After the performance, Ben and I returned to the stage door. Olivero had sung several times in Dallas, with the Civic Opera, but it was clear she was delighted to be singing now with the Met, and you could hardly stop her from giving you autographs and photos: I daresay if I’d asked for a lock of her hair or the keys to her house, she’d have given them to me. Her wreath was crowded with laurels long since; the last of the great (or even tolerable) verismo composers had written operas just for her, and she was written up already in all the history books. But her Met performances were a surprise, and even if she’d anticipated them, her success in them was unanticipated, unimaginable. Her delight was infectious.

Pavarotti arrived a few minutes later. He was bundled up against the cold, although it was a warm night in May in Dallas, and he’d wrapped a muffler around his neck and most of his face. He looked ready for a bank hold-up. Hard to believe nowadays, but Olivero counted more admirers than Pavarotti that night. I gave him my program to sign, then thanked him in Italian. “Grazie,” said I, and his eyes widened, caught off-guard by the sound of his native language in North Texas. “Prego,” he replied, through eight layers of muffler.

That was our only meeting. I didn’t tell him I’d heard his performance illegally, but I think he’d have understood and forgiven me. You listen to him singing Rodolfo, the young poet in La Bohème, and his identification with the youthful, rebellious artist is so complete that you know he’d identify with an impoverished student who bent the rules to hear him. I’ve never heard anyone to rival him for the effortlessness, the freedom of his high notes or the verve of his characterization. The fact that he hardly read music only made his interpretation of Rodolfo (and several other roles besides) seem more authentic: this was not something he’d studied but a force of nature he had liberated.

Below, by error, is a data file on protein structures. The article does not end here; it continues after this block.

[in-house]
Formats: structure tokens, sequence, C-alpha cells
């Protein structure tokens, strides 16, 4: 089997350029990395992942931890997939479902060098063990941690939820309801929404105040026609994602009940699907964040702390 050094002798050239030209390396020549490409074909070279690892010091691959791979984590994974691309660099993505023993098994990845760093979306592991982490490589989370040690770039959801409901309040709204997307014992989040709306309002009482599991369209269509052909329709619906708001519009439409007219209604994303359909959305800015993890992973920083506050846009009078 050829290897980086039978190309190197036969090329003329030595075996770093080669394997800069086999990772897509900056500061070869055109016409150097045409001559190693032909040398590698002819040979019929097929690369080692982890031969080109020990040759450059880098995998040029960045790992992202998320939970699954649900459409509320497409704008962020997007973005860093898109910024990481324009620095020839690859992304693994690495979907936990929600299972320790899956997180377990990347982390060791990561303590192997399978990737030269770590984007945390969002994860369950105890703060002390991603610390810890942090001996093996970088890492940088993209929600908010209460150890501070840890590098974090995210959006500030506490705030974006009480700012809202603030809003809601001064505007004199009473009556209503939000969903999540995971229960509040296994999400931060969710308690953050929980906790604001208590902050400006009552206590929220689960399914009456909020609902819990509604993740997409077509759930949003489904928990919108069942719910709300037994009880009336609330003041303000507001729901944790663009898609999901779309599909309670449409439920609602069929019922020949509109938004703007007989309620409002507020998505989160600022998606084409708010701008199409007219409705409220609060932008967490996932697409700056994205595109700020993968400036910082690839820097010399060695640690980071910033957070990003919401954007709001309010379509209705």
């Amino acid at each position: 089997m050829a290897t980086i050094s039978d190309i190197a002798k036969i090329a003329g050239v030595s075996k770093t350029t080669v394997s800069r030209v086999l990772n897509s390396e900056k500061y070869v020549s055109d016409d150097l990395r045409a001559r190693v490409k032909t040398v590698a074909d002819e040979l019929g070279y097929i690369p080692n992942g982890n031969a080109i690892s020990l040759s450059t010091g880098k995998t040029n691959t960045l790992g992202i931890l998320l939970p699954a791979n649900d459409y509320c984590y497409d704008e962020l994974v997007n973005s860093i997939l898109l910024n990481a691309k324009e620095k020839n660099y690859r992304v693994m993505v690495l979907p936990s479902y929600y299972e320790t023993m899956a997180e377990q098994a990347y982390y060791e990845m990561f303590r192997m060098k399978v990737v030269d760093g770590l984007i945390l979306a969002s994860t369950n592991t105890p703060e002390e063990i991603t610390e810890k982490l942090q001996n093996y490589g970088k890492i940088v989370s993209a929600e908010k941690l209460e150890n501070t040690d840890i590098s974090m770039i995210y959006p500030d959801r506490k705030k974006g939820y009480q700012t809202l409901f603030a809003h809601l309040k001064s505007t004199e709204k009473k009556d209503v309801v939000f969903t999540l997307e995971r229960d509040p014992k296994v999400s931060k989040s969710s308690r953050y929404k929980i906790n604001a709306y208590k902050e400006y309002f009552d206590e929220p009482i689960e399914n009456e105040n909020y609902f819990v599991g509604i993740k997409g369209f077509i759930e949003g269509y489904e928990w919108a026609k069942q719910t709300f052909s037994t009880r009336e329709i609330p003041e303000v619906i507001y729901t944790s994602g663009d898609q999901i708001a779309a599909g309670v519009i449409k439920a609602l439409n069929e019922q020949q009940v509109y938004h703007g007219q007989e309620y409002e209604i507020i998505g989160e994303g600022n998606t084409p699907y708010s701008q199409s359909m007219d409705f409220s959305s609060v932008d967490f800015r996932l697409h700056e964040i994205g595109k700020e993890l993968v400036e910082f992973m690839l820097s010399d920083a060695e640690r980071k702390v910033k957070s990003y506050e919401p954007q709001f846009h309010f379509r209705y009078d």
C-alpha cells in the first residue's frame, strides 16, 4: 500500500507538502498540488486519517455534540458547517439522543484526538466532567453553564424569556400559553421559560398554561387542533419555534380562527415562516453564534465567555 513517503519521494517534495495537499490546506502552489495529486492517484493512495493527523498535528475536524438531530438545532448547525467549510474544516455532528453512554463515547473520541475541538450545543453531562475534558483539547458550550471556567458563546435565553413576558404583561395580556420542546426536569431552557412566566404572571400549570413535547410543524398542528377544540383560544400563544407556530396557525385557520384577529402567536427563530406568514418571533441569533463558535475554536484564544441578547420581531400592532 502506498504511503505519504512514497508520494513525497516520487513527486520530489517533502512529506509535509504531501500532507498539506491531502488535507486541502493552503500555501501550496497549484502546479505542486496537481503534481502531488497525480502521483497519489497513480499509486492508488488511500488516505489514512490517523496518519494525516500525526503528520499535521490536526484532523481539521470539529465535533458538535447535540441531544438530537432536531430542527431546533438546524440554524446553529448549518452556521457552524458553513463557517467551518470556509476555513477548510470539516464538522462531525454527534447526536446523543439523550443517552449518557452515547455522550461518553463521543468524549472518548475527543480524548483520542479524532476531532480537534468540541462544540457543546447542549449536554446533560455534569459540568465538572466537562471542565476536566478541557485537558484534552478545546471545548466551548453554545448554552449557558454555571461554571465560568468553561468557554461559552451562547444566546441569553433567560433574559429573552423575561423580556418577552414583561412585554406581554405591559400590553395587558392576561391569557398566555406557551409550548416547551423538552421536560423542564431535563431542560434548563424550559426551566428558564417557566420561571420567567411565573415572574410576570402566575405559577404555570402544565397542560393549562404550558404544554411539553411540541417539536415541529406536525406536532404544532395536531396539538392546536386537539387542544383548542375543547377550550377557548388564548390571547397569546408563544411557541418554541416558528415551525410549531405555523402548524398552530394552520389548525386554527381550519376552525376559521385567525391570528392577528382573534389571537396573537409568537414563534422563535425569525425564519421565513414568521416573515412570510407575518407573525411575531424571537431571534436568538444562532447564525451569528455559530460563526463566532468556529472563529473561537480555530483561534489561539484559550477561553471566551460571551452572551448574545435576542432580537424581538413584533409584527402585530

Listen to him sing “Che gelida manina,” Rodolfo’s big aria, and you’ll hear what I mean. The song starts out as a pick-up line, one Rodolfo has probably used many times, but his conviction grows by the stanza. “In my poverty, I’m wealthy as a lord,” he tells the girl he’s just met; “yet all that I have has just been stolen by the jewels in your eyes.” As he continues, “Ma questo non m’accora” — but that doesn’t matter to me — his voice cracks, and you realize that he realizes that this girl is the love of his life. He concludes in a tender whisper: “Now that you know something about me, tell me about yourself.”

He kept singing long after he should have kept quiet, and it became difficult for me to sit through his later performances. I walked out of an Aida in New York, because it was painful to hear him massacre the music. He alternately cheated and squawked high notes that used to flow as freely as wine. Coupled with his circus sideshow celebrity, his diminished vocal ability made him worse than a caricature of his former self: he was a traitor, an assassin, murdering the artistry I’d loved.

And his voice wasn’t all that suffered. His weight and his knees had a contentious relationship: the more famous, the fatter he got, and the more stress he put on his knees, and the more difficult it became to exercise, and so he got fatter still. In Turandot, when he was supposed to bang a gong, dancers had to do the job for him. When he sang Pagliacci with Teresa Stratas, he was no longer able to chase her around the stage or even to lunge at her with his knife in the last scene: instead, she ran a figure eight around the Met stage before returning to him and falling on his blade. Watch the video and you’ll see.

I joked that, after singing Pagliacci for so many years, Teresa had gleaned the insight that her character was suicidal, but neither of us laughed much. We remembered Pavarotti as he used to be, so unlike the creature he had become.

No artist lives in amber: one way or another, Pavarotti would have changed over time, no matter what I thought or what he did. If his mega-celebrity brought newcomers to the opera house, or kept his new wife happy, so be it. But it’s for those first twenty years of his career — and not the last twenty — that I continue to say, “Grazie.”